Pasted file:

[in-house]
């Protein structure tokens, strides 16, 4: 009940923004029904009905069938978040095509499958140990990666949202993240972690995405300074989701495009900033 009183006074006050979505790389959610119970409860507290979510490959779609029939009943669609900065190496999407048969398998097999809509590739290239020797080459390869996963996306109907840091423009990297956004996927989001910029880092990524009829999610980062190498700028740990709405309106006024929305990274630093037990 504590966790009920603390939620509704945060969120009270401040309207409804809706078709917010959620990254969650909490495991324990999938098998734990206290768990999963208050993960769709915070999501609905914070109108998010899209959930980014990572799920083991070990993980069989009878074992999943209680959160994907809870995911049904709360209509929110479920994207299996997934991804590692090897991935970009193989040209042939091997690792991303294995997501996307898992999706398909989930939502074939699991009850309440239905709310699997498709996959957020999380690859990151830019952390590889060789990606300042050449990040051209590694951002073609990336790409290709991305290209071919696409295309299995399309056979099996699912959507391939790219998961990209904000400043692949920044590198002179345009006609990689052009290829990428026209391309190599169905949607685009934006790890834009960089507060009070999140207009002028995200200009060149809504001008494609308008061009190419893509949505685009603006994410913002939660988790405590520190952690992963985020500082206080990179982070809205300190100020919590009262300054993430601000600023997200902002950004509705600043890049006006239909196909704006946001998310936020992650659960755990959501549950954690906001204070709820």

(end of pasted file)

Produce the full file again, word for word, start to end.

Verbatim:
[in-house]
């Protein structure tokens, strides 16, 4: 009940923004029904009905069938978040095509499958140990990666949202993240972690995405300074989701495009900033 009183006074006050979505790389959610119970409860507290979510490959779609029939009943669609900065190496999407048969398998097999809509590739290239020797080459390869996963996306109907840091423009990297956004996927989001910029880092990524009829999610980062190498700028740990709405309106006024929305990274630093037990 504590966790009920603390939620509704945060969120009270401040309207409804809706078709917010959620990254969650909490495991324990999938098998734990206290768990999963208050993960769709915070999501609905914070109108998010899209959930980014990572799920083991070990993980069989009878074992999943209680959160994907809870995911049904709360209509929110479920994207299996997934991804590692090897991935970009193989040209042939091997690792991303294995997501996307898992999706398909989930939502074939699991009850309440239905709310699997498709996959957020999380690859990151830019952390590889060789990606300042050449990040051209590694951002073609990336790409290709991305290209071919696409295309299995399309056979099996699912959507391939790219998961990209904000400043692949920044590198002179345009006609990689052009290829990428026209391309190599169905949607685009934006790890834009960089507060009070999140207009002028995200200009060149809504001008494609308008061009190419893509949505685009603006994410913002939660988790405590520190952690992963985020500082206080990179982070809205300190100020919590009262300054993430601000600023997200902002950004509705600043890049006006239909196909704006946001998310936020992650659960755990959501549950954690906001204070709820």